Our featured artist this week is Summer Rae, a lifestyle photographer located in Escondido, California
The wife to a pastor, and mother to these beautiful children is Summer Rae
Q: What inspired you to become a photographer?
A: Well, I have always loved capturing those genuine moments that really give you a feel for the love, emotion, and reality of the moment. To be honest, I didn’t get a “descent camera” until I had my first son; that’s when it all started. This was before Facebook and Instagram, believe it or not! Following my toddler around with the camera, trying to capture the emotion of the moment, so I could remember it forever was part of my day in day out.
Knowing that I had a descent camera a friend of mine asked if I could snap a few shots of her intimate, simple wedding on the beach (my first gig). I jumped at the opportunity and probably went a little overboard. The pictures turned out pretty good, in my opinion, and she loved them!
Soon, friends and family were asking me to do shoots for them and their families. That was a few years before I actually launched my business. It’s a pretty vulnerable and scary thing to put yourself out there. With the support and push of my husband and praying through the process, I know this is what God has for me right now and I LOVE IT! Being able to capture those moments that are full of emotion and give you a glimpse or memory of that treasured moment is awesome. I love editing, going through ALL the photos and finding those photos that capture our time together and saying to myself, “Ah, there it is.” That’s my job, and I love it!
Q: What are your favorite shoots to photograph?
A: I would have to say my favorite shoots are more moments than shoots. I enjoy all types of shoots but absolutely love shoots with genuine candid shots prompted by emotions or circumstances by my clients. I love when children play, parents kiss in the midst of the children screaming, the joy and wonder in maternity, parents holding their babies (whether that be a graduating senior, or fully grown and about to get married) extra tight with the hearts full and eyes teary. I love those moments in a variety of shoots because they’re all different seasons. I feel humbled and privileged to share these special moments with my families.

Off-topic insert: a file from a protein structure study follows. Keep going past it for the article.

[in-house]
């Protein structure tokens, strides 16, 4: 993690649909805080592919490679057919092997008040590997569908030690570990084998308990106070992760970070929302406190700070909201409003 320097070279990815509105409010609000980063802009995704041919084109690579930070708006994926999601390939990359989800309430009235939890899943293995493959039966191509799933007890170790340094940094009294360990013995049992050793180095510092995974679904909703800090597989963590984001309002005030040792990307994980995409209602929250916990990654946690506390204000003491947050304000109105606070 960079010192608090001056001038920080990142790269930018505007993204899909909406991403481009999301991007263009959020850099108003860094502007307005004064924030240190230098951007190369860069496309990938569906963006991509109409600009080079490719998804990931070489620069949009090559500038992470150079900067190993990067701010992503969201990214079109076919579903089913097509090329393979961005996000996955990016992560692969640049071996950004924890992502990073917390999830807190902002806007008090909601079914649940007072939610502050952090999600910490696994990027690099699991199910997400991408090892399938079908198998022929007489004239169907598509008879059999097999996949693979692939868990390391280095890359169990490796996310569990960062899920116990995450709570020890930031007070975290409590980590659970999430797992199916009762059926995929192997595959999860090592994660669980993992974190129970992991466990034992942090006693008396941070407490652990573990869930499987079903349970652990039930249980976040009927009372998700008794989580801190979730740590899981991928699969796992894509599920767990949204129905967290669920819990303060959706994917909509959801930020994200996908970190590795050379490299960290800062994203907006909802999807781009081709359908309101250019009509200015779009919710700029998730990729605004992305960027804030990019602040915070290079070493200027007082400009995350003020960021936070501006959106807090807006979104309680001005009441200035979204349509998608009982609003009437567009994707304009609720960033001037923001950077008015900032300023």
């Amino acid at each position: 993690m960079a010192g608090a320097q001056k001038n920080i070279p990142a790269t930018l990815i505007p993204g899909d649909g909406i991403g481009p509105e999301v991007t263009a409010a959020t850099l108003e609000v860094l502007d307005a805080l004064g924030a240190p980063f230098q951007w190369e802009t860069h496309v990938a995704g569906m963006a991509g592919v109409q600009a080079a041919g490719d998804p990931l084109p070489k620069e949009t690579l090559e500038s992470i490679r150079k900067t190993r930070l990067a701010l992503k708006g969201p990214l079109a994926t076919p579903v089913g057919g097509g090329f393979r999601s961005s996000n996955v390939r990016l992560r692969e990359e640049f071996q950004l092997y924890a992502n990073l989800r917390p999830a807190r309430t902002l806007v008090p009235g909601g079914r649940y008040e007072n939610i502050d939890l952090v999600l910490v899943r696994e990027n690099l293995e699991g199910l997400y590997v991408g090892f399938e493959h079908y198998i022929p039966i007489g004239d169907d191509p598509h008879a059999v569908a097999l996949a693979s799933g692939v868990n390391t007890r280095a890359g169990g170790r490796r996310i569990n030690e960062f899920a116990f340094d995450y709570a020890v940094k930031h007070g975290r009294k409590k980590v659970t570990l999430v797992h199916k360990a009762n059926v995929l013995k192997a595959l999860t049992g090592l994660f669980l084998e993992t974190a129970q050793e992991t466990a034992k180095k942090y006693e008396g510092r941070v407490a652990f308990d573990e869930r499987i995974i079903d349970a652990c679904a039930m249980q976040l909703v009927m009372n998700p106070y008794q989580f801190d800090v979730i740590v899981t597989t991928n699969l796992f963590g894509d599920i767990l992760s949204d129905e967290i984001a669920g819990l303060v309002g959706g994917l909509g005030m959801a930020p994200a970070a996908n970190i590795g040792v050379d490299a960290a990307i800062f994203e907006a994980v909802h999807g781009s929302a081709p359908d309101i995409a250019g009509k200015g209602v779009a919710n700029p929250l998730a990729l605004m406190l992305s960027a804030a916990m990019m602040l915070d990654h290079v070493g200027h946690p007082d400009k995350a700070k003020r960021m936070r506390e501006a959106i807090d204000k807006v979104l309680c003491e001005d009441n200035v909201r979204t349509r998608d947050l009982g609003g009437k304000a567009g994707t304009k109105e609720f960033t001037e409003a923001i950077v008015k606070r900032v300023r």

Q: What, would you say, distinguishes your work from other photographers?
A: I guess I would have to look at the consistent feedback I receive from my clients. I’m told that I’m creative, have a good eye, make people comfortable, very easy to work with and great with kids. All of these things working together to capture great candid moments.
Q: What tools or gear would you recommend?
A: I was taught on a Canon 5D, so I’m a little partial to the Canon 5D series. My first purchase was my 50mm 1.4 lense. I love the 50mm and it was a great investment to get me started.
Q: What is your style?
A: I would probably say I am more of a lifestyle photographer, within that I love being creative and getting candid shots. To further explain, learnmyshot.com describes, “The term ‘Lifestyle Portrait’ refers to portraits to where emphasis is given to suggest the style of living of the individuals depicted. Technically it is a combination of environmental portrait and candid portrait. More weight is given to communicate the feeling of the life experience of the subject. Style has numerous implications in commercial and fine art photography. Editorial, fashion, pharmaceutical, and food industries often use lifestyle images to provoke emotions in viewers by depiction of desired life styles. It is common to see this style used in wedding and family portrait photography as well.”
Q: Are there any photographers that have influenced you, your process, or your photography?
A: As far as influence, Danielle Zacharias mentored me for six months. I believe she had a lot of influence on my photography foundation. She is the co-owner of side-by-side video with her husband. I’m not sure if there is one photographer that has influenced my style, however, I love looking through different photographers images and creativity to broaden my perspective.
Q: What advice would you give to aspiring photographers?
A: The hardest step is the first one. Be willing to put yourself out there. Yes, it’s vulnerable and yes, it’s scary; but it’s worth it! Never stop learning your art. It’s an expression of you. With each shoot there is always something to learn or someone to learn from.